Perception: perception was significantly associated with contraceptive utilization (p = 0.041; OR: 2.053; (95% CI: 1.024 - 4.115)). If adolescents do not think they are at risk of pregnancy or have the attitude “it won’t happen to me”, then they are less likely to make any decision at all regarding contraception.

Age at sexual debut, parental support, peer influence and religion were not significantly associated with contraceptive utilization.

4. Conclusion

Contraceptives help women plan when and how many children to have. Without contraceptives, women of any age will be unable to realize their own desire to avoid a pregnancy. It is concluded from this study that while adolescents are engaging in sexual activities at a young age and despite a high level of knowledge, the level of contraceptive utilization among secondary school adolescent girls is low. The factors influencing contraceptive utilization are age, accessibility, perception on contraception and knowledge on contraceptives. The prevention of unplanned adolescent pregnancies requires: a desire to use contraceptives, a good contraceptive method, ability to obtain the contraceptive method, and ability to use it. These can only be achieved when adolescents delay sexual debut, and have good positive perceptions and good knowledge on contraceptives.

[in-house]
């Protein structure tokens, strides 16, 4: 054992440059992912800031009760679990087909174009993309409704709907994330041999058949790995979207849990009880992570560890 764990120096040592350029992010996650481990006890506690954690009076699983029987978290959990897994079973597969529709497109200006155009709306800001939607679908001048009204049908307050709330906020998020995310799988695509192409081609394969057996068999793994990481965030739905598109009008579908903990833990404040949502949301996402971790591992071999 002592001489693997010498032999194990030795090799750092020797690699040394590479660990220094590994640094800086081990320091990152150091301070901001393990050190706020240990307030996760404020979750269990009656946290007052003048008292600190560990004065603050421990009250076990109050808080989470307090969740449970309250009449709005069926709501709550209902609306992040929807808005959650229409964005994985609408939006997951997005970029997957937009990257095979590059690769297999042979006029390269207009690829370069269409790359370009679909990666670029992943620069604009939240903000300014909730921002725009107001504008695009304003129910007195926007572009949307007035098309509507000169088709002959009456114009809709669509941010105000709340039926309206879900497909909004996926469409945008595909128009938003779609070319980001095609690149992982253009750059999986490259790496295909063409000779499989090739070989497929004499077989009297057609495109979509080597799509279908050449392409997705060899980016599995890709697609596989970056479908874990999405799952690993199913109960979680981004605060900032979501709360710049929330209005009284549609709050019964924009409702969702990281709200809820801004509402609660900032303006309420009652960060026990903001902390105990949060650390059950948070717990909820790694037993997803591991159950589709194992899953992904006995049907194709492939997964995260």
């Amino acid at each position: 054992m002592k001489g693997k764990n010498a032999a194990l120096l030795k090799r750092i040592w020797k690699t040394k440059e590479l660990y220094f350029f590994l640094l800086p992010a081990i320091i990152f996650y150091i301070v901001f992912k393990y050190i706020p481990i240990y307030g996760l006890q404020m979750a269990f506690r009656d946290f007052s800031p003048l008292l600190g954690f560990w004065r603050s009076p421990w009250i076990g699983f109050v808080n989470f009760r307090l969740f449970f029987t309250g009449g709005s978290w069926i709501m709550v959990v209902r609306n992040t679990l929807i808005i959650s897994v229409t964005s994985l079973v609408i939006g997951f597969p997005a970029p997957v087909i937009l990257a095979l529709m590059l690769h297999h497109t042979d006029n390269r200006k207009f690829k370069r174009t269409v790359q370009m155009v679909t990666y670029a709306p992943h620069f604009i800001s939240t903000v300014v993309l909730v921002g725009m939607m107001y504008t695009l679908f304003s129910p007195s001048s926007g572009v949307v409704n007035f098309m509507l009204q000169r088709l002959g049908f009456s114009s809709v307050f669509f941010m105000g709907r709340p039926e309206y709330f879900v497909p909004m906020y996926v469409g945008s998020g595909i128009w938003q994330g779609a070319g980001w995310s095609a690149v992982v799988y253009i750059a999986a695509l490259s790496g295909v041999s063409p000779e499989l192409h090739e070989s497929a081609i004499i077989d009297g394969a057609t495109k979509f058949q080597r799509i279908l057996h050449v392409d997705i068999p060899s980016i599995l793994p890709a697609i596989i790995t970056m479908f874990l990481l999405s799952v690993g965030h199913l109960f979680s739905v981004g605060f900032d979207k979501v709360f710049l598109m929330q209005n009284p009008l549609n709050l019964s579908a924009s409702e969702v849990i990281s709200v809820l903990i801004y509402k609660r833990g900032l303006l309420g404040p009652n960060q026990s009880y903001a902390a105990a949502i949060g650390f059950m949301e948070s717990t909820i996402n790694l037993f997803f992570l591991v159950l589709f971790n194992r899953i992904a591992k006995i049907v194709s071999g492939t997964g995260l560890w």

5. Recommendations

Policy planning and implementation of adolescent’s Sexual and Reproductive Health (SRH) issues should be a priority. Combined efforts should be made to increases the accessibility, availability and the affordability of contraceptives to adolescents. The ministry of health should therefore subsidize contraceptives, which will likely increase adolescents SRH seeking behaviour. Adolescent’s risky sexual behaviour predisposes them to STIs and unplanned pregnancies hence promotion and provision of dual protection methods that is condoms is of great importance.

The health system should offer adolescent-friendly services that are confidential, accessible and acceptable to adolescents. This way, they will not shy away from seeking services such as contraception. To enhance contraceptive use among adolescents and to improve on sexuality education between parents and the adolescents, programs should strengthen parent child communication. Strategies to educate parents on adolescents’ sexuality issues with age specific messages should be developed. Programs should also focus on messages that encourage both female and male adolescent’s communication on sexuality issues and use of contraceptives.

The study has shown that knowledge does not always equal practice therefore more research is needed to identify ways of converting knowledge into practice. The role of male partners in enhancing adolescence contraceptive uptake should also be investigated since they usually play initiative role in sex behaviour.


We would like to acknowledge the Department of Environmental Health, Kenyatta University for the materials to conduct this study. Our sincere gratitude goes to, Presbyterian University of East Africa, for supporting this research, the County Commissioner and the County Director of Education Kiambu County for granting us the permission to carry out the study in Kiambu County. We also appreciate the support granted by the secondary schools in Karuri Town Council during this study.

Cite this paper

Murigi, M., Butto, D., Barasa, S., Maina, E. and Munyalo, B. (2016) Overcoming Barriers to Contraceptive Uptake among Adolescents: The Case of Kiambu County, Kenya. Journal of Bio- sciences and Medicines, 4, 1-10.